I am a good dog mom, but as a single parent I sometimes need help. I’m ecstatic that my sweet 11-year-old German Shorthaired Pointer mix is warming up to Kris, his second mom as well as my landlady and friend.
My darling pup, Riggins, has separation anxiety. It both embarrasses me and makes me happy. I realize that makes me sound like a horrible dog parent, but it’s true. Of course I want him to be comfortable with friends and family so that he can be happy when I’m not around. At the same time, I love tales of how he misses me when I’m gone. This adorable furry creature loves me more than anyone else in the entire world. He can’t bear to be without me. The feeling is mutual.
I am an ex-dog sitter, so I’ve dealt with crazy separation anxiety. I wouldn’t say Riggins has the worse case I’ve ever seen, but it’s not good! He doesn’t destroy property, at least he hasn’t yet, but he has a really hard time settling down when I’m not around.
I’ve personally held the title of “second mom” to a number of pups. I’m always so happy to be introduced to a dog’s human friend as his “other mommy.” I’ve learned from experience that a dog has endless amounts of love to give and can accept other humans as important members of their life much more easily than any human. We could certainly learn something from them.
I use to travel for business and was lucky enough to have my parents be able to watch my baby boy. There are few humans on this planet who Riggins loves more than his Grandpa and Grandma but yet, even there, he will lie in front of the front door crying and waiting until I get home. Thankfully, he eventually understands that he is going to be hanging out for awhile and makes himself comfortable sleeping on the ground, playing ball with my mom and crowding my dad in bed.
Recently Riggins and I moved to a studio apartment behind my good friend, Kris’ house. Kris has two Chihuahua mixes who I’ve babysit in the past. They are both very comfortable with Riggins and me, and they often spend their days in the apartment while I work from home. The three dogs are besties, and each have their favorite spots in the small space to snooze while I work.
I really want Riggins to be comfortable hanging out with Kris and her pups so that he can have company when I am away from home. It became very clear, very quickly that making that happen was going to be a process.
Kris is an animal lover and one of Riggins’ favorite humans! She has worked hard to get him to accept her as his second Mommy. Anytime I go upstairs to visit Kris in her house, Riggins is right at my heels. His second mommy is always ready with frozen carrots as a treat for coming to visit. Riggins is no dummy and now stops at the fridge, where the frozen carrots live, whenever he is in her space. He gets the same treat when he successfully walks around the block with Kris, which is not an easy task and one that usually requires her to pull on his leash to get him to move.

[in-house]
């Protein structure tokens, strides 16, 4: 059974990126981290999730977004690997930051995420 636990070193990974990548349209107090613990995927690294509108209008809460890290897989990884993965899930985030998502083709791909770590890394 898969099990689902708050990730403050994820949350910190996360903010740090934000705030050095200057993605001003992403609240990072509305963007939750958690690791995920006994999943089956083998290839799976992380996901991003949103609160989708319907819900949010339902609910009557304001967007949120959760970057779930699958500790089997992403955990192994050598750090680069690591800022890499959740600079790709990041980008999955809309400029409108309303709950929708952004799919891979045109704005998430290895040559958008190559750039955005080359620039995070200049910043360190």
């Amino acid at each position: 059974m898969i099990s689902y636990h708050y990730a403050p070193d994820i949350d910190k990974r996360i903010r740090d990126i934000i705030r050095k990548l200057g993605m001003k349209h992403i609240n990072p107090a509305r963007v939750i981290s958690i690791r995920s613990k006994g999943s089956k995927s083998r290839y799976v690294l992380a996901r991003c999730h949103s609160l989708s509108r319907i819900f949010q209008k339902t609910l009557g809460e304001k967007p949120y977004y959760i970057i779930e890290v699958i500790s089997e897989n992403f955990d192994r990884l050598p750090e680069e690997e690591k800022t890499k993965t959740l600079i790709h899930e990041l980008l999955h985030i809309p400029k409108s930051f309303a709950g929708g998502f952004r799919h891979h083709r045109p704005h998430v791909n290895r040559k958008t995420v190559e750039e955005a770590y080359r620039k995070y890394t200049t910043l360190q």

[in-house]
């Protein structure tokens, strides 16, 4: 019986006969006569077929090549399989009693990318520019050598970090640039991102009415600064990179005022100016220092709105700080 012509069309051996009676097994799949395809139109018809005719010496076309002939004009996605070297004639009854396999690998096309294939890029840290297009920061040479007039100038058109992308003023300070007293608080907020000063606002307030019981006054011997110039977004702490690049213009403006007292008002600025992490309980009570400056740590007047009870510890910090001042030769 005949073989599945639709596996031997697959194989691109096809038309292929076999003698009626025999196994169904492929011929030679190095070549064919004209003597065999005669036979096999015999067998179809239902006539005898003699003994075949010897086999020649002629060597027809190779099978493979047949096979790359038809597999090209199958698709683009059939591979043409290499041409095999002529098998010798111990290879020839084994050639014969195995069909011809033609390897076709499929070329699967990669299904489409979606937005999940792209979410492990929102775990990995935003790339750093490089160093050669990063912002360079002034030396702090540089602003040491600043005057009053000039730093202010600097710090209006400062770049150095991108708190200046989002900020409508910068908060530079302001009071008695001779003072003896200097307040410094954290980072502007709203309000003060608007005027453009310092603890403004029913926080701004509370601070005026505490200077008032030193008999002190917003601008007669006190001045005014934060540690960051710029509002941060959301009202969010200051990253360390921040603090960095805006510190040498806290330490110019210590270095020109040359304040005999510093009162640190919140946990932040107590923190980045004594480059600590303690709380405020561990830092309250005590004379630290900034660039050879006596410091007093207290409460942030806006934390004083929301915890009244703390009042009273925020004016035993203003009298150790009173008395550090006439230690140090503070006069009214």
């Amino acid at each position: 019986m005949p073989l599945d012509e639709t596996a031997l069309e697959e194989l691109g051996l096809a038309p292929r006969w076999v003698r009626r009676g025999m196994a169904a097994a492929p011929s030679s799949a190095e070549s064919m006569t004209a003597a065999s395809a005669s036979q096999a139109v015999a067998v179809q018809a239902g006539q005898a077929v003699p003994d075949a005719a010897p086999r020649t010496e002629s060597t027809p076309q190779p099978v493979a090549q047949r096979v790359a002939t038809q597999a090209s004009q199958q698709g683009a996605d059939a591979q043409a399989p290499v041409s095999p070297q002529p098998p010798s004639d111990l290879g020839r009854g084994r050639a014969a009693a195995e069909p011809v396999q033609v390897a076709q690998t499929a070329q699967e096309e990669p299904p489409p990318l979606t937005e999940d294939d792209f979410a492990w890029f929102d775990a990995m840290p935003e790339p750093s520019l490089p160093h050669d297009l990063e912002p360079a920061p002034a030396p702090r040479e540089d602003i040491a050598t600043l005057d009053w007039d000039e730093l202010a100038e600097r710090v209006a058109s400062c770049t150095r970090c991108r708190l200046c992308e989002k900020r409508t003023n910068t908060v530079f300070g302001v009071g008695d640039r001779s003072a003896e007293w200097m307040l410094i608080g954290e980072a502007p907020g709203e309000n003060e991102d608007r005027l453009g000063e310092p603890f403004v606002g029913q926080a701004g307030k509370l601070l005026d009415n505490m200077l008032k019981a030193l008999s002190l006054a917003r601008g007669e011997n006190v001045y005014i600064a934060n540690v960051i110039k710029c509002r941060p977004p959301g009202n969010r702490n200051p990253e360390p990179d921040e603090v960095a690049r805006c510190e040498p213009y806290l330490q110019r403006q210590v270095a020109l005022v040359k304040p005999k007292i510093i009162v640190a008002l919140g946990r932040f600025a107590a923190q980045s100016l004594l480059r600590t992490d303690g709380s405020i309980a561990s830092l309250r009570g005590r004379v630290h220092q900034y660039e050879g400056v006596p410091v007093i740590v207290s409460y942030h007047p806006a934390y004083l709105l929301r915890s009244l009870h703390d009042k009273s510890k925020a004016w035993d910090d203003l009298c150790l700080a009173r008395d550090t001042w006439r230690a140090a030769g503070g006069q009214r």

Riggins and I have been in our new home for almost three months now, and over the last few weeks he has shown great improvement and has adopted Kris. They have their own language and will “sing” together when Riggins gets excited — Kris snuggles up with her head in Riggins’ neck, and they both sing out in a high-pitched tone that I adore but I’m sure annoys our neighbors!
Just recently, Riggins made huge strides by meeting Kris at HER front door when she comes home, versus just waiting for her to come and see him. Of course, when she does come he is usually snoozing on his bed, and the minute he sees her, his big tail starts thumping up and down in a happy rhythm.
Riggins still has separation anxiety, but I’m relieved that he is comfortable in his own space and is learning that the human just up the stairs loves him and wants him to be happy as much as I do. It makes going to exercise class or out for dinner so much easier, knowing Riggins second mommy is there to take are of him!
I’ve always said that it takes a village to raise a well-behaved pup. Riggins and I are lucky to have a strong member of our village so close and willing to be a part of our lives.
Has your dog adopted a family member or close friend? Let us know in the comments below.